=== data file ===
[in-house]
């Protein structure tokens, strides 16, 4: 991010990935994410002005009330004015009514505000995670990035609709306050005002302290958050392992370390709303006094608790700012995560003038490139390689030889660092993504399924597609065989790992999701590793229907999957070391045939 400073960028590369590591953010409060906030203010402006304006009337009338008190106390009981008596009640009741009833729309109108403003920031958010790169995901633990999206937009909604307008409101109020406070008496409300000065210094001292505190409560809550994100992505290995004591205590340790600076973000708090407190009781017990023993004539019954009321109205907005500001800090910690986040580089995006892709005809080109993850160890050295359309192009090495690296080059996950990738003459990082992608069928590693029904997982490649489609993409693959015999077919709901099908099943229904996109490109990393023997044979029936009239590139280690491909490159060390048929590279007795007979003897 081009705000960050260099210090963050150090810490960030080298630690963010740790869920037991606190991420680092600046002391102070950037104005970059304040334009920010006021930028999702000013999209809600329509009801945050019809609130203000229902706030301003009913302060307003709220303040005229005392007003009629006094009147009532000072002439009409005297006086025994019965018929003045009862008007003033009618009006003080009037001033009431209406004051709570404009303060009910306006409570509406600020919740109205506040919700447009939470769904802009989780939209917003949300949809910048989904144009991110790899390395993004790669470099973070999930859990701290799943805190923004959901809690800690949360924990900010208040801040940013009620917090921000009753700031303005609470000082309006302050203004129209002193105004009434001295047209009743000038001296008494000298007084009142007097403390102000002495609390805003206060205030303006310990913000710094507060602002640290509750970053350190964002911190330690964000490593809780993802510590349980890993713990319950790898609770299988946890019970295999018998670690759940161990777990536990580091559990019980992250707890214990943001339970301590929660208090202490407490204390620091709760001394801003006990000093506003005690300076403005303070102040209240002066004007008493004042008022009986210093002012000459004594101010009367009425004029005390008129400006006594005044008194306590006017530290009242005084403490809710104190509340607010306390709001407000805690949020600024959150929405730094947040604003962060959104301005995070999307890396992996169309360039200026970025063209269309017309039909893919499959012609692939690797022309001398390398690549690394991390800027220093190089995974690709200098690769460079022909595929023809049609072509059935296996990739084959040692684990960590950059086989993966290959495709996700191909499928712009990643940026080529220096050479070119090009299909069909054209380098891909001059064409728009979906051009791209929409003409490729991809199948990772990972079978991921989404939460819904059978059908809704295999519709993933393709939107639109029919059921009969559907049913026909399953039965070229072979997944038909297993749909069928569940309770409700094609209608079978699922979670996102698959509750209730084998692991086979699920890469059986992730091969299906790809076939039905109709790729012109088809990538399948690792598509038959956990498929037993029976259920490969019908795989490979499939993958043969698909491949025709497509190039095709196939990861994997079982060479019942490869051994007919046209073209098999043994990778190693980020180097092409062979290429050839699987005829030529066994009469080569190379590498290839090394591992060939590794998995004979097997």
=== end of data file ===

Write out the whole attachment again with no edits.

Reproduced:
[in-house]
């Protein structure tokens, strides 16, 4: 991010990935994410002005009330004015009514505000995670990035609709306050005002302290958050392992370390709303006094608790700012995560003038490139390689030889660092993504399924597609065989790992999701590793229907999957070391045939 400073960028590369590591953010409060906030203010402006304006009337009338008190106390009981008596009640009741009833729309109108403003920031958010790169995901633990999206937009909604307008409101109020406070008496409300000065210094001292505190409560809550994100992505290995004591205590340790600076973000708090407190009781017990023993004539019954009321109205907005500001800090910690986040580089995006892709005809080109993850160890050295359309192009090495690296080059996950990738003459990082992608069928590693029904997982490649489609993409693959015999077919709901099908099943229904996109490109990393023997044979029936009239590139280690491909490159060390048929590279007795007979003897 081009705000960050260099210090963050150090810490960030080298630690963010740790869920037991606190991420680092600046002391102070950037104005970059304040334009920010006021930028999702000013999209809600329509009801945050019809609130203000229902706030301003009913302060307003709220303040005229005392007003009629006094009147009532000072002439009409005297006086025994019965018929003045009862008007003033009618009006003080009037001033009431209406004051709570404009303060009910306006409570509406600020919740109205506040919700447009939470769904802009989780939209917003949300949809910048989904144009991110790899390395993004790669470099973070999930859990701290799943805190923004959901809690800690949360924990900010208040801040940013009620917090921000009753700031303005609470000082309006302050203004129209002193105004009434001295047209009743000038001296008494000298007084009142007097403390102000002495609390805003206060205030303006310990913000710094507060602002640290509750970053350190964002911190330690964000490593809780993802510590349980890993713990319950790898609770299988946890019970295999018998670690759940161990777990536990580091559990019980992250707890214990943001339970301590929660208090202490407490204390620091709760001394801003006990000093506003005690300076403005303070102040209240002066004007008493004042008022009986210093002012000459004594101010009367009425004029005390008129400006006594005044008194306590006017530290009242005084403490809710104190509340607010306390709001407000805690949020600024959150929405730094947040604003962060959104301005995070999307890396992996169309360039200026970025063209269309017309039909893919499959012609692939690797022309001398390398690549690394991390800027220093190089995974690709200098690769460079022909595929023809049609072509059935296996990739084959040692684990960590950059086989993966290959495709996700191909499928712009990643940026080529220096050479070119090009299909069909054209380098891909001059064409728009979906051009791209929409003409490729991809199948990772990972079978991921989404939460819904059978059908809704295999519709993933393709939107639109029919059921009969559907049913026909399953039965070229072979997944038909297993749909069928569940309770409700094609209608079978699922979670996102698959509750209730084998692991086979699920890469059986992730091969299906790809076939039905109709790729012109088809990538399948690792598509038959956990498929037993029976259920490969019908795989490979499939993958043969698909491949025709497509190039095709196939990861994997079982060479019942490869051994007919046209073209098999043994990778190693980020180097092409062979290429050839699987005829030529066994009469080569190379590498290839090394591992060939590794998995004979097997």